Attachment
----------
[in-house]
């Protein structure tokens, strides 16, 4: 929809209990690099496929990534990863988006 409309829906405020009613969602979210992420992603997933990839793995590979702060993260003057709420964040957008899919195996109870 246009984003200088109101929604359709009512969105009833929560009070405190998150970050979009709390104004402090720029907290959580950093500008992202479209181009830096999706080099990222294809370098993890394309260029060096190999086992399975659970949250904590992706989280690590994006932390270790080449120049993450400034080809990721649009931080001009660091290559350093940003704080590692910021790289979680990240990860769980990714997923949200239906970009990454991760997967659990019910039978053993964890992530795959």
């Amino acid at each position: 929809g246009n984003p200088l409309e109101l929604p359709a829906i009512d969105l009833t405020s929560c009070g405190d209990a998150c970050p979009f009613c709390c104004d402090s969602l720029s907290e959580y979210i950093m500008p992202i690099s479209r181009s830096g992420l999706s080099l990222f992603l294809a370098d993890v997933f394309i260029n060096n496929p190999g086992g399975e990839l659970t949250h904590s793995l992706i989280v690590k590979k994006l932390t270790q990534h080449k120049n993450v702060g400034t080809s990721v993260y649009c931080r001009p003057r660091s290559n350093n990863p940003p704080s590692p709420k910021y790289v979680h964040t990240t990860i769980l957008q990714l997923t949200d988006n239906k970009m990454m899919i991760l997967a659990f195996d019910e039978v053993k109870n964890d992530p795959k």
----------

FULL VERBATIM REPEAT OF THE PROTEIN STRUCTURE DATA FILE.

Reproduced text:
[in-house]
């Protein structure tokens, strides 16, 4: 929809209990690099496929990534990863988006 409309829906405020009613969602979210992420992603997933990839793995590979702060993260003057709420964040957008899919195996109870 246009984003200088109101929604359709009512969105009833929560009070405190998150970050979009709390104004402090720029907290959580950093500008992202479209181009830096999706080099990222294809370098993890394309260029060096190999086992399975659970949250904590992706989280690590994006932390270790080449120049993450400034080809990721649009931080001009660091290559350093940003704080590692910021790289979680990240990860769980990714997923949200239906970009990454991760997967659990019910039978053993964890992530795959």
């Amino acid at each position: 929809g246009n984003p200088l409309e109101l929604p359709a829906i009512d969105l009833t405020s929560c009070g405190d209990a998150c970050p979009f009613c709390c104004d402090s969602l720029s907290e959580y979210i950093m500008p992202i690099s479209r181009s830096g992420l999706s080099l990222f992603l294809a370098d993890v997933f394309i260029n060096n496929p190999g086992g399975e990839l659970t949250h904590s793995l992706i989280v690590k590979k994006l932390t270790q990534h080449k120049n993450v702060g400034t080809s990721v993260y649009c931080r001009p003057r660091s290559n350093n990863p940003p704080s590692p709420k910021y790289v979680h964040t990240t990860i769980l957008q990714l997923t949200d988006n239906k970009m990454m899919i991760l997967a659990f195996d019910e039978v053993k109870n964890d992530p795959k």